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A must read for those of us interested in what is and where we are going...

What newsrooms should learn from Kodak by Steve Yelvington, 07-January-2011.

...not for answers but for twisting perspective from what appears to be to what is.

 

So Kodak, the company that invented amateur photography in the 19th century and invented digital photography in the 20th, is on the ropes.

...

Your business isn't what you think it is. Kodak at its peak looked like a photography company, but it was really a giant chemical manufacturing company. Digital tech rendered the entire chemical photography business irrelevant. ...newspapers looked like news and information companies, but they were really expensive commercial advertisement printing and delivery systems.

...

Brands decay. When I started in photography, Kodak was the trusted source. ... In a digital world, Kodak's brand means little.

...

Early to market doesn't mean you win. ... Kodak was an early mover. So were newspapers, which had online products before the Web existed.

...

Disruption doesn't happen just once. On the digital side, Kodak initially pivoted quite well... But suddenly smartphone cameras have autofocus lenses, 8-megapixel sensors and HDTV video capability. Result: the low-end market is toast, and Kodak isn't taken seriously in the high end... Newspapers have seen a similar thing happen with classified advertising...

...

If you clear out the assumptions, what's left may be easier to understand. Businesses still need convey offers to consumers ... digital technology has chopped the audience up... Pulling audiences back together creates value. Make that your goal...

 

 

Not a new insight; I've read similar thoughts over the years but as they tend to fall on deaf ears I figured why not twist the kaleidoscope one more time... Know yourself, know your business, know your niche, know your market... and try not to be too distracted from what each really is.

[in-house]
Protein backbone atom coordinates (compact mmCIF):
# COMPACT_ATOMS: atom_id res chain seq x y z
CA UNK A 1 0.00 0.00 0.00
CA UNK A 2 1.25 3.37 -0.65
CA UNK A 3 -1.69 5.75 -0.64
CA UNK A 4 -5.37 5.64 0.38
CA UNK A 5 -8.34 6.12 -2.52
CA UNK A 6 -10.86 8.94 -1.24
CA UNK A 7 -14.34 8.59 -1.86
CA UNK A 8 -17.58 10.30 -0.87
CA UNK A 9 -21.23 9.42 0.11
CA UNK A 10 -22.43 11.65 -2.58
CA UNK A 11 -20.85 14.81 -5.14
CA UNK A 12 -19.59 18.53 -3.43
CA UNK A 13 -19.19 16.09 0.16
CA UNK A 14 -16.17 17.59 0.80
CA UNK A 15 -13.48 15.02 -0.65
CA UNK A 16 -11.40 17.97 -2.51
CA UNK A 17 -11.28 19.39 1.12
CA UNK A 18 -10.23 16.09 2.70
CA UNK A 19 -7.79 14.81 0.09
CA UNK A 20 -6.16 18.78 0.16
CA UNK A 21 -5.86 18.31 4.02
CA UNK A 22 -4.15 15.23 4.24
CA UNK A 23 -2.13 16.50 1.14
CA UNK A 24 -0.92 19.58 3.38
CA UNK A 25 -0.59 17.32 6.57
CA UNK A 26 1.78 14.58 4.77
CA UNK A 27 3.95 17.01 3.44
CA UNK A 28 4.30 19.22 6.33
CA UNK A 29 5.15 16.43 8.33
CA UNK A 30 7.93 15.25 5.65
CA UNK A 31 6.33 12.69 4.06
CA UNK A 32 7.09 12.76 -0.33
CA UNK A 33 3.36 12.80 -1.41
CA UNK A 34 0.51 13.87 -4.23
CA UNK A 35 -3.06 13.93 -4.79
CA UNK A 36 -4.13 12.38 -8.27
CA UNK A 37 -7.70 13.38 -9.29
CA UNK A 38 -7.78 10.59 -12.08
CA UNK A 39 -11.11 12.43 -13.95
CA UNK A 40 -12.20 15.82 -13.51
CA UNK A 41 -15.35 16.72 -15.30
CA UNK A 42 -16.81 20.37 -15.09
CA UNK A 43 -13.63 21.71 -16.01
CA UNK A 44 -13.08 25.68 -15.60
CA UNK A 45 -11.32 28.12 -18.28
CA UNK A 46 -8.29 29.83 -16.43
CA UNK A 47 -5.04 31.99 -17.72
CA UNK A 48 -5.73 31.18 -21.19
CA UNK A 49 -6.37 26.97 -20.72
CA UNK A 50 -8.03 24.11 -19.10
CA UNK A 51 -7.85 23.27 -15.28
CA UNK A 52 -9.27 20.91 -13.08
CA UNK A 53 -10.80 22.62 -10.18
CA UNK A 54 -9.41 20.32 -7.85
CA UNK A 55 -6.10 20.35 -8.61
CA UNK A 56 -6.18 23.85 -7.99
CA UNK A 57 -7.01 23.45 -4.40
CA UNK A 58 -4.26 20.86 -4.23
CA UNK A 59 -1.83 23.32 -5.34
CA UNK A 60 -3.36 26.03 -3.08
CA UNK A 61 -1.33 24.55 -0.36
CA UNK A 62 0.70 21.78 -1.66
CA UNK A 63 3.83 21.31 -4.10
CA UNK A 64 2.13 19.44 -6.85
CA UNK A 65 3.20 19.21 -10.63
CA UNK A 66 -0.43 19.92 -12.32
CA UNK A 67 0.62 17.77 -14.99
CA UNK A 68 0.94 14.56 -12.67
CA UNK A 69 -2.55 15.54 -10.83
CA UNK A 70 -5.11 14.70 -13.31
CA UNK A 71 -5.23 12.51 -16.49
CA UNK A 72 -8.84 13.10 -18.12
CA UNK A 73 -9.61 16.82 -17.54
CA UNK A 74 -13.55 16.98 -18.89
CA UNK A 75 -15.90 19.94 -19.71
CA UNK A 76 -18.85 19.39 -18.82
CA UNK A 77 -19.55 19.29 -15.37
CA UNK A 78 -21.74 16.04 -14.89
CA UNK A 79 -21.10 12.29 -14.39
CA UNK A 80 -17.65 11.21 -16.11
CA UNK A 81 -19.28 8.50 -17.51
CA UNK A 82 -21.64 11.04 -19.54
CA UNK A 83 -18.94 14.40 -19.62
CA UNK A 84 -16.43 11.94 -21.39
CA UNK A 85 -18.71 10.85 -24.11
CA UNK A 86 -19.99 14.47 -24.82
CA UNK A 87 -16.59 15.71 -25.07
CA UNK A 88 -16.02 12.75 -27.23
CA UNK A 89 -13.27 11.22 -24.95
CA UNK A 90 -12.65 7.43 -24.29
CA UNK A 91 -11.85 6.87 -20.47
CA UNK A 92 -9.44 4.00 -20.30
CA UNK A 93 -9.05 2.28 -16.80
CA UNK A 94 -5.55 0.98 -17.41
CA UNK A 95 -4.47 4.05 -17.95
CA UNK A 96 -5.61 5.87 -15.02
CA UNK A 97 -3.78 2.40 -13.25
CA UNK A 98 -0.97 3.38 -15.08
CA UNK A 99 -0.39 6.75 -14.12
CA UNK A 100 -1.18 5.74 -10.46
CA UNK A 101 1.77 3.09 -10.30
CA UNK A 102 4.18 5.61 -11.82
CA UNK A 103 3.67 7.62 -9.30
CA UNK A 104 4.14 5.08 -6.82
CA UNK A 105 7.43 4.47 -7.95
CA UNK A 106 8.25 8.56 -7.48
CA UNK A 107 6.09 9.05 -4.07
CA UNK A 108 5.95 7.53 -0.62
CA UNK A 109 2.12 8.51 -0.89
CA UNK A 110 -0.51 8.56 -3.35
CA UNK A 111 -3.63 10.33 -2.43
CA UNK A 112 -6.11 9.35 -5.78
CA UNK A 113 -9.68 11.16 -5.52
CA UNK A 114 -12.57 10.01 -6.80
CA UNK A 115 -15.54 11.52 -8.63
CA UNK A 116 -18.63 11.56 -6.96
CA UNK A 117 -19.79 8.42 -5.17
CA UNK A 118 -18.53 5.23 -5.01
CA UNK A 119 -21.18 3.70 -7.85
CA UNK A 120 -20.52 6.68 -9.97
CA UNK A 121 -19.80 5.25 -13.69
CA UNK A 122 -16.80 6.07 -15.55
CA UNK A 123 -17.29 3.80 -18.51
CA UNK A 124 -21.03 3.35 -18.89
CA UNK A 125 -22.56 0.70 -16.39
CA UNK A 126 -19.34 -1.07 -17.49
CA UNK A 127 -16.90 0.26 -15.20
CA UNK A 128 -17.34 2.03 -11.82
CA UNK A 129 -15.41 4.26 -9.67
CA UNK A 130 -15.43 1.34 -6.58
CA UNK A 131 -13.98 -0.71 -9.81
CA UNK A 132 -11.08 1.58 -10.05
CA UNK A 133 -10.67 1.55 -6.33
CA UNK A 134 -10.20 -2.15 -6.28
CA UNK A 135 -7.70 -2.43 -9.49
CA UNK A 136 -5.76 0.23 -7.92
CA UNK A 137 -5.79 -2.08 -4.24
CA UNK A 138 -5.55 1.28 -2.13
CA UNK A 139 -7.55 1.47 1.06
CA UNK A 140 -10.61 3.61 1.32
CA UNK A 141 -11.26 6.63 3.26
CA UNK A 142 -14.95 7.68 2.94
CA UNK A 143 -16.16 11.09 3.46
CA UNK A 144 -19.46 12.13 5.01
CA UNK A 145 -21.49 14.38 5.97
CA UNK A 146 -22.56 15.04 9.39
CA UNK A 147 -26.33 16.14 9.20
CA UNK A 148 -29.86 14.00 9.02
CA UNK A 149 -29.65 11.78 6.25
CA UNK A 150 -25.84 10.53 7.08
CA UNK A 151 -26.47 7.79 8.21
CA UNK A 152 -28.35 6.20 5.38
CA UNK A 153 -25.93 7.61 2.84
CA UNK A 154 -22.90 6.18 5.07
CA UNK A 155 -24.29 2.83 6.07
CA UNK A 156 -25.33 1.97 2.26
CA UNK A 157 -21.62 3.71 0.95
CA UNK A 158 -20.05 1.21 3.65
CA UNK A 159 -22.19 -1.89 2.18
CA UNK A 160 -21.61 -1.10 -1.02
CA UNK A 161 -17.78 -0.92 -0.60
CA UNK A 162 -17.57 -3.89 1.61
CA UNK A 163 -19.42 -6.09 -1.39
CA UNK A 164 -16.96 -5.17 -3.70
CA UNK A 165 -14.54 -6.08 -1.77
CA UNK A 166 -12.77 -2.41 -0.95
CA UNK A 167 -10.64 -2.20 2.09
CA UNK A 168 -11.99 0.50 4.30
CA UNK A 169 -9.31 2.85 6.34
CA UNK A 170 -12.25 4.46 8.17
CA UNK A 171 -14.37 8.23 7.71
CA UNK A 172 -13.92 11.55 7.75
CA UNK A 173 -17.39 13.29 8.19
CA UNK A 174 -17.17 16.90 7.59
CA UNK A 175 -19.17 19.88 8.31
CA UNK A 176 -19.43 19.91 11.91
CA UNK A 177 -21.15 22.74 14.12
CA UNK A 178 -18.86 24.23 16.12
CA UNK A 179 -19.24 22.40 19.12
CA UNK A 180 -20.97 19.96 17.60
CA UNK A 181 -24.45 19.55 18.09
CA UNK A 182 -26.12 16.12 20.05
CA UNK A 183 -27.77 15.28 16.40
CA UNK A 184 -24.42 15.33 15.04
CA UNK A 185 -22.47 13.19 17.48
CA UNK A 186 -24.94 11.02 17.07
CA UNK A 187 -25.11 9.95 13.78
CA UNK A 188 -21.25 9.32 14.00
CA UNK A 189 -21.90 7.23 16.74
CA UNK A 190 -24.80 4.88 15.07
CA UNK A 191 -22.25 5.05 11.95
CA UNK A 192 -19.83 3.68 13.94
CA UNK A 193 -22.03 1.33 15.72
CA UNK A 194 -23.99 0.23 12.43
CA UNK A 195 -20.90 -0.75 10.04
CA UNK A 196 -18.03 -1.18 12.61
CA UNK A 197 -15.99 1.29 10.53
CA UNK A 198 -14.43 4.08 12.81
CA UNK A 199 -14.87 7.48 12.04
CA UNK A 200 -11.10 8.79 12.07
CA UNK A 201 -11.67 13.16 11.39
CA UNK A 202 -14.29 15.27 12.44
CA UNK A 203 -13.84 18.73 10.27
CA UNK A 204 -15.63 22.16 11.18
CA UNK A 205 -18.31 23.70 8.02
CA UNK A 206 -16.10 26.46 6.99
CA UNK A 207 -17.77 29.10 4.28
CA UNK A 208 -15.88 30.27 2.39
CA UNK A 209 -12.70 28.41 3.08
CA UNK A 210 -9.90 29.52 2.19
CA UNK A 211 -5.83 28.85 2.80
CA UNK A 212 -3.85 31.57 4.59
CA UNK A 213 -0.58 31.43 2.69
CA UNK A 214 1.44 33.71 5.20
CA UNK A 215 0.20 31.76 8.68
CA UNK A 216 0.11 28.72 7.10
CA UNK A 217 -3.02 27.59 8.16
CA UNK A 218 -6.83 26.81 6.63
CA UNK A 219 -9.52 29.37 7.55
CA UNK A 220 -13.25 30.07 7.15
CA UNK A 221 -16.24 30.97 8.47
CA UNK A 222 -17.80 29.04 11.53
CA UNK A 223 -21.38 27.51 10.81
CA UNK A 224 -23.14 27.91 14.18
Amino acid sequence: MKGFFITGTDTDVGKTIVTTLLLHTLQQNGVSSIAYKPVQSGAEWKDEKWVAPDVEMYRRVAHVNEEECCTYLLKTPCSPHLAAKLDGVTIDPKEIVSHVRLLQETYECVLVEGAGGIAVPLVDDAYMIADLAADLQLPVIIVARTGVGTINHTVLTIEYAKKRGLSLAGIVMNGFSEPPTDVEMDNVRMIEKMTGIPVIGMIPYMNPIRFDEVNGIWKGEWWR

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Not a new insight;

 

Here's a little something. The MBA, as developed, was designed for just this outcome.

 

It's fine for the steady state past. Hindrance for the turbulent now.

 

Admisnistrators of the status quo. Curators of the museum of past success. Defenders against change (hence change management, like you're managing your cholesterol). That's what MBA's are designed for -- steady state 1950s corporate America. Kodak sat on its patent hoard and milked the status quo. Idea for a steady state. Disasterous for a changing state.

Edited by DCrx

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It might seem, though, that it's not pulling audience together, but about reinventing the market yet again. Then again, I'm not entirely sure what the author meant by this: I'm sure Kodak could reenergize the film users, if it wanted to.

 

Maybe, the alternative of becoming a small company and serving a small, but dedicated audience, is a choice that can be made. Why build a hippopotamus, if you can easily manage a small company and enjoy doing it?

 

Then again, this move isn't for everyone. Just look at Apple ;)

Edited by A.N.Onym

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